About the Author

  • I wasn’t really drawn to father figures growing up. Rather, I was in desperate need of big-brother figures and mentors. My father was a good dad — he loved me and told me so, he worked hard, he was affectionate, tried to spend as much quality time with me and my brother as possible, and always said he was proud of me — but he was always pretty aloof. I don’t remember any big problems in the first twelve years of my life, but as I grew older, my dad seemed unable to connect with me, have a deep conversation, be vulnerable in any way, talk to me realistically, or lead me into adulthood or manhood. He had always been like that, even when I was a kid, but kids don’t need deep connection and vulnerability like teenagers and adults do. So, he was there and he was a good dad, but I was left lacking some serious stuff that I needed to make it into adulthood. And I craved that stuff from other men, older brother figures, and mentors. As I grew up, I guess I didn’t see that my dad mattered much except to provide a roof over my head, but by then I was already trying to move out. When I came to terms with the reality of my father’s weakness and our lack of depth in relationship, I started seeing God as my true Father more than my own biological father was.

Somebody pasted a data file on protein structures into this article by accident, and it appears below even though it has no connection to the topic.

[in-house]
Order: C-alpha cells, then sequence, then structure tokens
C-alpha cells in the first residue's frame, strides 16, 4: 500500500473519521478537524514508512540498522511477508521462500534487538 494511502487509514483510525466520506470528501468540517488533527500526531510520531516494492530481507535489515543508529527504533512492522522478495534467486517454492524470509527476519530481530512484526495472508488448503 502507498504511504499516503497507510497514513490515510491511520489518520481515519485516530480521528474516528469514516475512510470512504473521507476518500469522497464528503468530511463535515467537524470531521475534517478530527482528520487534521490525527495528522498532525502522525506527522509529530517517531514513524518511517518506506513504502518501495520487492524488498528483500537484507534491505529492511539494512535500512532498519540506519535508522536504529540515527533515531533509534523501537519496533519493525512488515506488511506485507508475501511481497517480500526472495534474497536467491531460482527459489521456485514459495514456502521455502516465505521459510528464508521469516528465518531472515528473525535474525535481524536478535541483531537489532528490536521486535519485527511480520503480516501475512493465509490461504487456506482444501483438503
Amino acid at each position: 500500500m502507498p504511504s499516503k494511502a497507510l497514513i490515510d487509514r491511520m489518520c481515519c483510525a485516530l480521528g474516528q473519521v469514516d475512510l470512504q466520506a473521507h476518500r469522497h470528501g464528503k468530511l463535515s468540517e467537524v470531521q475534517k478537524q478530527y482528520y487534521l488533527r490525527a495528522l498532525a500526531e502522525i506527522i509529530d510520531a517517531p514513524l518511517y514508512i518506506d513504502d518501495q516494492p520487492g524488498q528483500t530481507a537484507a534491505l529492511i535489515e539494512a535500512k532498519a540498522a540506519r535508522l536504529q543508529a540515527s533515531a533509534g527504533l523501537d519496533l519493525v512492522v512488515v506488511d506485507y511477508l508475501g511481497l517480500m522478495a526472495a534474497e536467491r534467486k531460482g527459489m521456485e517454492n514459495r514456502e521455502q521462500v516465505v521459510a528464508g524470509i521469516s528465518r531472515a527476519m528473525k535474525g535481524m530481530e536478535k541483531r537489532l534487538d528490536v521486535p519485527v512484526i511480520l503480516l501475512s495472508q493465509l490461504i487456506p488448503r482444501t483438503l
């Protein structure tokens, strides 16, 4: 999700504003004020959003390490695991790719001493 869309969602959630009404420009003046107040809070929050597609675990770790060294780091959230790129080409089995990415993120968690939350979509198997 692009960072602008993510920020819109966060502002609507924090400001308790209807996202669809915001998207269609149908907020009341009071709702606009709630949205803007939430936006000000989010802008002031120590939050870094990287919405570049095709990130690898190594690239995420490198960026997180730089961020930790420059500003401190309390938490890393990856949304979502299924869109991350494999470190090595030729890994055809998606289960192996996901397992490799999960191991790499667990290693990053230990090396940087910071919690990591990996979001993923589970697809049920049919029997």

• I know Kevin that we haven’t known each other that long or that well, but yes, that “desperate need of big-brother figures and mentors” is what I longed for as well. Circumstances just never really gave me the chance for such relationships to take root. They were there for a moment and then they were gone. As far my dad is concerned, well, based on other posts I think you got the picture there. With God the Father, there is hardly a comparison.